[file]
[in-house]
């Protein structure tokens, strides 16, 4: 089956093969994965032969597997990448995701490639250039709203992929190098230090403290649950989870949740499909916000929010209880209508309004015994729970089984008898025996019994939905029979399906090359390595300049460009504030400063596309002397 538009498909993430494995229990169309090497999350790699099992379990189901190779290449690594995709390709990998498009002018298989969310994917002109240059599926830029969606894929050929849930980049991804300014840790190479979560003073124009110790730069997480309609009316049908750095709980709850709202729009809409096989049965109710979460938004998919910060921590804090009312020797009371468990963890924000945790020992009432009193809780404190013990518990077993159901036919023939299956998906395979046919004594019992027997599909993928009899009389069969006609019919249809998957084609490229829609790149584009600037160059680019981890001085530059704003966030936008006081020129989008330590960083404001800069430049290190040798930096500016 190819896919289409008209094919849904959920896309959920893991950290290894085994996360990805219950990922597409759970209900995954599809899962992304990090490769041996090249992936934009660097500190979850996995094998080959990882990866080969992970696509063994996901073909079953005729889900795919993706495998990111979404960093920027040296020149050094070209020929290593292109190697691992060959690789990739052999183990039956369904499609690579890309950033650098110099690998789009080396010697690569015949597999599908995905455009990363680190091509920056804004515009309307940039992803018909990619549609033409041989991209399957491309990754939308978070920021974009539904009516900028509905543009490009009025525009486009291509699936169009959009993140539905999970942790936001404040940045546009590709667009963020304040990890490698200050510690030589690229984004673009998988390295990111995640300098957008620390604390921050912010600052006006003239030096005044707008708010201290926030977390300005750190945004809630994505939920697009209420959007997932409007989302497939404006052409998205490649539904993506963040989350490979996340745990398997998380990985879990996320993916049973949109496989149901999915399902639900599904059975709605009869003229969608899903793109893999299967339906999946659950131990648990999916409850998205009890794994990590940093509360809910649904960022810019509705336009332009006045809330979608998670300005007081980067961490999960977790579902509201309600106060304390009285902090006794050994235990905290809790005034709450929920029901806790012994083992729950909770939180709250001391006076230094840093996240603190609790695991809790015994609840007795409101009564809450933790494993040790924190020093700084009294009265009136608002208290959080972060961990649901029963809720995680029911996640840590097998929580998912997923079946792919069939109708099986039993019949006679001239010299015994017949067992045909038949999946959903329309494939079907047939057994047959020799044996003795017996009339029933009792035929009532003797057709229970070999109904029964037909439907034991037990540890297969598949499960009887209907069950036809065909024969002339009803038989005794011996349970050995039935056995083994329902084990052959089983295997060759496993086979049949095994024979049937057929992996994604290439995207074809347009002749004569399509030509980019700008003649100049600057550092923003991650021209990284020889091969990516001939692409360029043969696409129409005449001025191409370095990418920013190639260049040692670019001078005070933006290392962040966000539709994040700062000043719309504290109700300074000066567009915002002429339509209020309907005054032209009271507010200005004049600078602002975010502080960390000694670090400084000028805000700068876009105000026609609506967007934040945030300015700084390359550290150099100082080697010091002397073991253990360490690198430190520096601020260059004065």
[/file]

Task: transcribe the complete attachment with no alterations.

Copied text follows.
[in-house]
């Protein structure tokens, strides 16, 4: 089956093969994965032969597997990448995701490639250039709203992929190098230090403290649950989870949740499909916000929010209880209508309004015994729970089984008898025996019994939905029979399906090359390595300049460009504030400063596309002397 538009498909993430494995229990169309090497999350790699099992379990189901190779290449690594995709390709990998498009002018298989969310994917002109240059599926830029969606894929050929849930980049991804300014840790190479979560003073124009110790730069997480309609009316049908750095709980709850709202729009809409096989049965109710979460938004998919910060921590804090009312020797009371468990963890924000945790020992009432009193809780404190013990518990077993159901036919023939299956998906395979046919004594019992027997599909993928009899009389069969006609019919249809998957084609490229829609790149584009600037160059680019981890001085530059704003966030936008006081020129989008330590960083404001800069430049290190040798930096500016 190819896919289409008209094919849904959920896309959920893991950290290894085994996360990805219950990922597409759970209900995954599809899962992304990090490769041996090249992936934009660097500190979850996995094998080959990882990866080969992970696509063994996901073909079953005729889900795919993706495998990111979404960093920027040296020149050094070209020929290593292109190697691992060959690789990739052999183990039956369904499609690579890309950033650098110099690998789009080396010697690569015949597999599908995905455009990363680190091509920056804004515009309307940039992803018909990619549609033409041989991209399957491309990754939308978070920021974009539904009516900028509905543009490009009025525009486009291509699936169009959009993140539905999970942790936001404040940045546009590709667009963020304040990890490698200050510690030589690229984004673009998988390295990111995640300098957008620390604390921050912010600052006006003239030096005044707008708010201290926030977390300005750190945004809630994505939920697009209420959007997932409007989302497939404006052409998205490649539904993506963040989350490979996340745990398997998380990985879990996320993916049973949109496989149901999915399902639900599904059975709605009869003229969608899903793109893999299967339906999946659950131990648990999916409850998205009890794994990590940093509360809910649904960022810019509705336009332009006045809330979608998670300005007081980067961490999960977790579902509201309600106060304390009285902090006794050994235990905290809790005034709450929920029901806790012994083992729950909770939180709250001391006076230094840093996240603190609790695991809790015994609840007795409101009564809450933790494993040790924190020093700084009294009265009136608002208290959080972060961990649901029963809720995680029911996640840590097998929580998912997923079946792919069939109708099986039993019949006679001239010299015994017949067992045909038949999946959903329309494939079907047939057994047959020799044996003795017996009339029933009792035929009532003797057709229970070999109904029964037909439907034991037990540890297969598949499960009887209907069950036809065909024969002339009803038989005794011996349970050995039935056995083994329902084990052959089983295997060759496993086979049949095994024979049937057929992996994604290439995207074809347009002749004569399509030509980019700008003649100049600057550092923003991650021209990284020889091969990516001939692409360029043969696409129409005449001025191409370095990418920013190639260049040692670019001078005070933006290392962040966000539709994040700062000043719309504290109700300074000066567009915002002429339509209020309907005054032209009271507010200005004049600078602002975010502080960390000694670090400084000028805000700068876009105000026609609506967007934040945030300015700084390359550290150099100082080697010091002397073991253990360490690198430190520096601020260059004065």